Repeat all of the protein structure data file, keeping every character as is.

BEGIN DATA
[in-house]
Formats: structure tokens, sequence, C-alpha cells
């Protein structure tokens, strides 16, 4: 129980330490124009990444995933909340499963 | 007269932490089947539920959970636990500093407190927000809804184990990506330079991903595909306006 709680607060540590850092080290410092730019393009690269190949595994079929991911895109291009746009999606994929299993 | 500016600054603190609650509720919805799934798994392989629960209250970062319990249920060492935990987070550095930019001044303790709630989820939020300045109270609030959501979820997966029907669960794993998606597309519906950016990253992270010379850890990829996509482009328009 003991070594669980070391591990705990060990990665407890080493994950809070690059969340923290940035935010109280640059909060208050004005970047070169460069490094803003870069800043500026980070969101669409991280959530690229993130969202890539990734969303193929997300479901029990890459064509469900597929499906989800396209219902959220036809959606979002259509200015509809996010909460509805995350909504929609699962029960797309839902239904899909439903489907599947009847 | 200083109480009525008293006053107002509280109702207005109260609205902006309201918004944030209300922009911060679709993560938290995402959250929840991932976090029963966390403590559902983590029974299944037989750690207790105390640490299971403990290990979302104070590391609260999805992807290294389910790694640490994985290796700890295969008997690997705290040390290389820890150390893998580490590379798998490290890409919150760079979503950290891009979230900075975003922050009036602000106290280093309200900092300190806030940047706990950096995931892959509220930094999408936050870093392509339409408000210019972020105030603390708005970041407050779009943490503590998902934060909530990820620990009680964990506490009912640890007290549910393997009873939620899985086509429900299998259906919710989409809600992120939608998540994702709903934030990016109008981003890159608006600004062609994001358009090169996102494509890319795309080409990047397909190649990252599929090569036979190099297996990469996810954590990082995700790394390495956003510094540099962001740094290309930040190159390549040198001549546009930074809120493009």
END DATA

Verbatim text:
[in-house]
Formats: structure tokens, sequence, C-alpha cells
């Protein structure tokens, strides 16, 4: 129980330490124009990444995933909340499963 | 007269932490089947539920959970636990500093407190927000809804184990990506330079991903595909306006 709680607060540590850092080290410092730019393009690269190949595994079929991911895109291009746009999606994929299993 | 500016600054603190609650509720919805799934798994392989629960209250970062319990249920060492935990987070550095930019001044303790709630989820939020300045109270609030959501979820997966029907669960794993998606597309519906950016990253992270010379850890990829996509482009328009 003991070594669980070391591990705990060990990665407890080493994950809070690059969340923290940035935010109280640059909060208050004005970047070169460069490094803003870069800043500026980070969101669409991280959530690229993130969202890539990734969303193929997300479901029990890459064509469900597929499906989800396209219902959220036809959606979002259509200015509809996010909460509805995350909504929609699962029960797309839902239904899909439903489907599947009847 | 200083109480009525008293006053107002509280109702207005109260609205902006309201918004944030209300922009911060679709993560938290995402959250929840991932976090029963966390403590559902983590029974299944037989750690207790105390640490299971403990290990979302104070590391609260999805992807290294389910790694640490994985290796700890295969008997690997705290040390290389820890150390893998580490590379798998490290890409919150760079979503950290891009979230900075975003922050009036602000106290280093309200900092300190806030940047706990950096995931892959509220930094999408936050870093392509339409408000210019972020105030603390708005970041407050779009943490503590998902934060909530990820620990009680964990506490009912640890007290549910393997009873939620899985086509429900299998259906919710989409809600992120939608998540994702709903934030990016109008981003890159608006600004062609994001358009090169996102494509890319795309080409990047397909190649990252599929090569036979190099297996990469996810954590990082995700790394390495956003510094540099962001740094290309930040190159390549040198001549546009930074809120493009």